ERIC Number: ED331019
Record Type: RIE
Publication Date: 1991-Mar-16
Reference Count: N/A
A Research-Based, Fun and Engaging Program for Vocabulary Development.
Educators are now stressing that teaching students to be independent learners who learn to plan, structure and regulate their own learning activities, should be central to instruction. Studying word parts and origins has the potential for metacognitive instruction. Learning about the importance of context clues is also potentially metacognitive, in that it will teach students how to narrow down the meanings of unfamiliar words they come across in speech or print. A program, including six different games, was designed to devise formats through which students can learn strategies for expanding their vocabularies in a fun way. Each game employs one or both of the following strategies: learning word elements or origins, or learning about context clues. Students compete in teams so that their efforts are collaborative. They must discuss problems and employ strategies in small groups, leading to high levels of interaction and engagement independent of teacher influence. If played regularly, the games allow students to borrow strategies and knowledge from other games to help solve the problems in the new games, so that they may make discoveries appropriate to their level of development over the course of the year. (Four figures are included and 40 references are attached. Appendixes include a description of two vocabulary activities.) (MG)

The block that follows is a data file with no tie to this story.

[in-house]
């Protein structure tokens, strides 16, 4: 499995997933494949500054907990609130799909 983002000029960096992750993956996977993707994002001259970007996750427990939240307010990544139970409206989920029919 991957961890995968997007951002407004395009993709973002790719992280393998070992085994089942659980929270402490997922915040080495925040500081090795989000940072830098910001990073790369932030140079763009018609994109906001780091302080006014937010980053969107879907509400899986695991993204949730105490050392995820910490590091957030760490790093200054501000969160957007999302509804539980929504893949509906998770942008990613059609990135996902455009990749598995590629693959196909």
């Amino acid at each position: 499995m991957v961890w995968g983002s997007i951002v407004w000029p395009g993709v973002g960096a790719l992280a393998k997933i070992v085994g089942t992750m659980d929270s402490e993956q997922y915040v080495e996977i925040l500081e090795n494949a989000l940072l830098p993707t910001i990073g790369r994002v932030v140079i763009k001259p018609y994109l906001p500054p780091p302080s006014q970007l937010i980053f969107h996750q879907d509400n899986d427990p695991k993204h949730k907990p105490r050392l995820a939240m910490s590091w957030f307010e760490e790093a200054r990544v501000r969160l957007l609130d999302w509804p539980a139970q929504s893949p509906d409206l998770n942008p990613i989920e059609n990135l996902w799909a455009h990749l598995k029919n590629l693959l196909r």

Publication Type: Speeches/Meeting Papers; Guides - Classroom - Teacher
Education Level: N/A
Authoring Institution: N/A
Identifiers: Word Formation; Word Games; Word Structure
Note: Paper presented at the Annual Spring Conference of the National Council of Teachers of English (Indianapolis, IN, March 14-16, 1991).